And only once have I considered Elvis Presley to have had a place - and one bestowed upon him by others - in folk. Geordie's Penker (or was it Penka, the variation more commonly used in North-eastern dialect for a child's marble ball?) was a Methodist church folk group from my home town of Shildon, Co Durham.
They came up with a song called Iron Road to commemorate the 150th anniversary of the Stockton and Darlington railway (the world's first steam-powered, passenger train and it started from Shildon).
The lyrics included this gem of a couplet: 'And who needs Presley when you’ve got Nigel Gresley/ He’ll convert you quicker than old John Wesley'. My good friend Ian Evans remembers Elvis Presley for a different reason as you shall discover below ...
Write to this e-mail address if you'd like to offer a piece on the song that fits the series title for you.
Bill Taylor considered Bob Dylan's A Hard Rain's Gonna Fall before settling on something a lot more personal and a lot more to do with pop ...
Write to this e-mail address if you'd like to offer a piece on the song that fits the series title for you. And my thanks to several members of the Facebook I Love Folk Music group for 'liking' my introduction ...
As you'll see from the second instalment - already written, by my old friend Bill Taylor - it doesn't need to be folk, folk-rock or roots ... we all, or most of us, have broader tastes ...
Now that you're wondering how must they feel Meaning them that you've chased across America's movie screens ...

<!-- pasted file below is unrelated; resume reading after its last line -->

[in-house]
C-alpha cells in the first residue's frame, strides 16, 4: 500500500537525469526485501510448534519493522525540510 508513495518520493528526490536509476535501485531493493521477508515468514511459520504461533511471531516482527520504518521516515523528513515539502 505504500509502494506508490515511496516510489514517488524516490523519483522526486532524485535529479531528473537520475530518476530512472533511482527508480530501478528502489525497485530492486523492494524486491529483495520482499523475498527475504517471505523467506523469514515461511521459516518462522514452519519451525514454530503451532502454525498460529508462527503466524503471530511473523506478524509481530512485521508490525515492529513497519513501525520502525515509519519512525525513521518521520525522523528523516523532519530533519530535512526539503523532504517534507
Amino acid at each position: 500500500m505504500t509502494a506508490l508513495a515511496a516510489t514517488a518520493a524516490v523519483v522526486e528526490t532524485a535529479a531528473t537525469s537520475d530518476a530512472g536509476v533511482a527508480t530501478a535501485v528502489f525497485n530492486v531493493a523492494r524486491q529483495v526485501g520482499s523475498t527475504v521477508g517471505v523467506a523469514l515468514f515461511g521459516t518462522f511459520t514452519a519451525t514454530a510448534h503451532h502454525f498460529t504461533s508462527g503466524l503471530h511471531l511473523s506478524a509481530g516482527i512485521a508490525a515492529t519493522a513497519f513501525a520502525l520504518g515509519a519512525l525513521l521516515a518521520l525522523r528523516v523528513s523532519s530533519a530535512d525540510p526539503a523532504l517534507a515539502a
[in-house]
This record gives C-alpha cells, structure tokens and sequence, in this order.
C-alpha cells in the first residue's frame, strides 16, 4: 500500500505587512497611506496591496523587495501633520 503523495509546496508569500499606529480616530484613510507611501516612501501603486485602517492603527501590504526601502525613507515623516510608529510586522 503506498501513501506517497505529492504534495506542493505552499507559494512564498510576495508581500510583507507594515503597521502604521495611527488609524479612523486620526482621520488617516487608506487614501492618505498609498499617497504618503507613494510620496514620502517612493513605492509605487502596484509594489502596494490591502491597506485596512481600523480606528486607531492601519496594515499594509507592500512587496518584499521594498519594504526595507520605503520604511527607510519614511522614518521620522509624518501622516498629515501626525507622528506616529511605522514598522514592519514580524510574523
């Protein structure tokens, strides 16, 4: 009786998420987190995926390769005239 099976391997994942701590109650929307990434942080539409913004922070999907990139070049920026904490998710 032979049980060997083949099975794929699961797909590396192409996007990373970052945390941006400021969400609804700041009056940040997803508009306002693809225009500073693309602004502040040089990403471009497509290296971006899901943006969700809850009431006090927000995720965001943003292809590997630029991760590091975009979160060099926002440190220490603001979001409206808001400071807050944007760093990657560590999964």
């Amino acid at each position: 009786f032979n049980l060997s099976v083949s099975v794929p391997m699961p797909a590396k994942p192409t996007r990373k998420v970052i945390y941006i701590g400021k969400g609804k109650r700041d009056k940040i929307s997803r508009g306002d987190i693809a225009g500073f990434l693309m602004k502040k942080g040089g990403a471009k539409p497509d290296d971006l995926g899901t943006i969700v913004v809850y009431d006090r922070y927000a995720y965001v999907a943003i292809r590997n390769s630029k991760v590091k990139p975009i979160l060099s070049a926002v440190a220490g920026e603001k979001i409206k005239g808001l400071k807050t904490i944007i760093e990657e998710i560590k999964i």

My generation of British kids knew what was what when it came to westerns. The cowboys were the good guys (except when they were bandits), the "indians" or "Red Indians" were bloodthirsty savages. There was no halfway house.
None of us could guess then, as we watched the cowboys chase or be chased by indians, that the men we saw as heroes would in all likelihood be the ancestors of NRA neanderthals who believe the way to stop school massacres is to arm everyone from teachers to janitor. Or the kind of white trash that chanted "send her back" when Trump insulted four Democrats with origins deemed un-American.
Until I heard Buffy Sainte-Marie singing My Country Tis of Thy People You're Dying, I had given scarcely a thought to the injustices suffered by North America’s earliest inhabitants.
The anguish and anger that streamed from the lyrics changed all that.
I was always drawn to protest songs.
Like my pal, Bill Taylor, who thought his first contribution to this series might be A Hard Rain's Gonna Fall, I turned to Bob Dylan for the best of the genre.
Then I explored other singers and writers and realised that protest stretched beyond horror at the US war in Vietnam, nuclear weapons and the way black people were treated. There were Irish protest songs, a rich seam of English and Scottish mining (and other workers') protest songs, Woody Guthrie, songs about the Spanish Civil War ... and Buffy Sainte-Marie's magnificent, searing description of the plight of what I thought it was now acceptable to call Native Americans.
Bill grew up, as I did, in County Durham but has lived in Canada for most of his adult life. He points out that in the ever-changing politically correct glossary of his adopted country, Buffy is "native Canadian of, as we say here, First Nations or Indigenous (hard sometimes to keep up with the latest acceptable terminology" ...
Her own words matter a lot more. My Country Tis Of Thy People You're Dying appeared on a 1966 album.